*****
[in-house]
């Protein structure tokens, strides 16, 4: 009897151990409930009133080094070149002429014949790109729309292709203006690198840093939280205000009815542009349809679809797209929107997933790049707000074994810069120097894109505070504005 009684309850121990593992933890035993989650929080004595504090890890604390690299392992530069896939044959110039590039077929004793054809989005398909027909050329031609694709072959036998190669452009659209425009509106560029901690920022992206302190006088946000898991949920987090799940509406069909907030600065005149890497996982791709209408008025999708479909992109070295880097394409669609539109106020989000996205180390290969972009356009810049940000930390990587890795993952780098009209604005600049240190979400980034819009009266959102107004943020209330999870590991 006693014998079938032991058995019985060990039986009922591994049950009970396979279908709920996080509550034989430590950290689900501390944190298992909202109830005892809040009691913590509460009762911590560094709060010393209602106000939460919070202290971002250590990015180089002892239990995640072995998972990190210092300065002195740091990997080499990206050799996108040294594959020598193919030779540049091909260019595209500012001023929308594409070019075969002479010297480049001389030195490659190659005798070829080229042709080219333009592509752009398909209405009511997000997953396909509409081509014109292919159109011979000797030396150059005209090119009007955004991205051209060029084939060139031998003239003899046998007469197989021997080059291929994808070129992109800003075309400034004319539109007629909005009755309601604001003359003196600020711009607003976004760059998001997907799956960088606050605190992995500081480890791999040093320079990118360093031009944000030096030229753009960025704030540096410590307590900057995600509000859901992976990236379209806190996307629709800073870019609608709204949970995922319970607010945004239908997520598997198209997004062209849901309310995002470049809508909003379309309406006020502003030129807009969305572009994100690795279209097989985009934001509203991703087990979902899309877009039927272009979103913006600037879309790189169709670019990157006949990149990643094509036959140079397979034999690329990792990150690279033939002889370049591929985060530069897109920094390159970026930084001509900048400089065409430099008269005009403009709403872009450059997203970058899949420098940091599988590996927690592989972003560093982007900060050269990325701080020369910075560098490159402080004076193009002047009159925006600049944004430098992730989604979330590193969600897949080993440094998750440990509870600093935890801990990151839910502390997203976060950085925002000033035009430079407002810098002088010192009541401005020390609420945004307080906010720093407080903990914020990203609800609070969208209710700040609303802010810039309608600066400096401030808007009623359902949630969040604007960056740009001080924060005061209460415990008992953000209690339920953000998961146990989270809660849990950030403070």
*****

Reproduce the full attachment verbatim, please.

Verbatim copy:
[in-house]
């Protein structure tokens, strides 16, 4: 009897151990409930009133080094070149002429014949790109729309292709203006690198840093939280205000009815542009349809679809797209929107997933790049707000074994810069120097894109505070504005 009684309850121990593992933890035993989650929080004595504090890890604390690299392992530069896939044959110039590039077929004793054809989005398909027909050329031609694709072959036998190669452009659209425009509106560029901690920022992206302190006088946000898991949920987090799940509406069909907030600065005149890497996982791709209408008025999708479909992109070295880097394409669609539109106020989000996205180390290969972009356009810049940000930390990587890795993952780098009209604005600049240190979400980034819009009266959102107004943020209330999870590991 006693014998079938032991058995019985060990039986009922591994049950009970396979279908709920996080509550034989430590950290689900501390944190298992909202109830005892809040009691913590509460009762911590560094709060010393209602106000939460919070202290971002250590990015180089002892239990995640072995998972990190210092300065002195740091990997080499990206050799996108040294594959020598193919030779540049091909260019595209500012001023929308594409070019075969002479010297480049001389030195490659190659005798070829080229042709080219333009592509752009398909209405009511997000997953396909509409081509014109292919159109011979000797030396150059005209090119009007955004991205051209060029084939060139031998003239003899046998007469197989021997080059291929994808070129992109800003075309400034004319539109007629909005009755309601604001003359003196600020711009607003976004760059998001997907799956960088606050605190992995500081480890791999040093320079990118360093031009944000030096030229753009960025704030540096410590307590900057995600509000859901992976990236379209806190996307629709800073870019609608709204949970995922319970607010945004239908997520598997198209997004062209849901309310995002470049809508909003379309309406006020502003030129807009969305572009994100690795279209097989985009934001509203991703087990979902899309877009039927272009979103913006600037879309790189169709670019990157006949990149990643094509036959140079397979034999690329990792990150690279033939002889370049591929985060530069897109920094390159970026930084001509900048400089065409430099008269005009403009709403872009450059997203970058899949420098940091599988590996927690592989972003560093982007900060050269990325701080020369910075560098490159402080004076193009002047009159925006600049944004430098992730989604979330590193969600897949080993440094998750440990509870600093935890801990990151839910502390997203976060950085925002000033035009430079407002810098002088010192009541401005020390609420945004307080906010720093407080903990914020990203609800609070969208209710700040609303802010810039309608600066400096401030808007009623359902949630969040604007960056740009001080924060005061209460415990008992953000209690339920953000998961146990989270809660849990950030403070």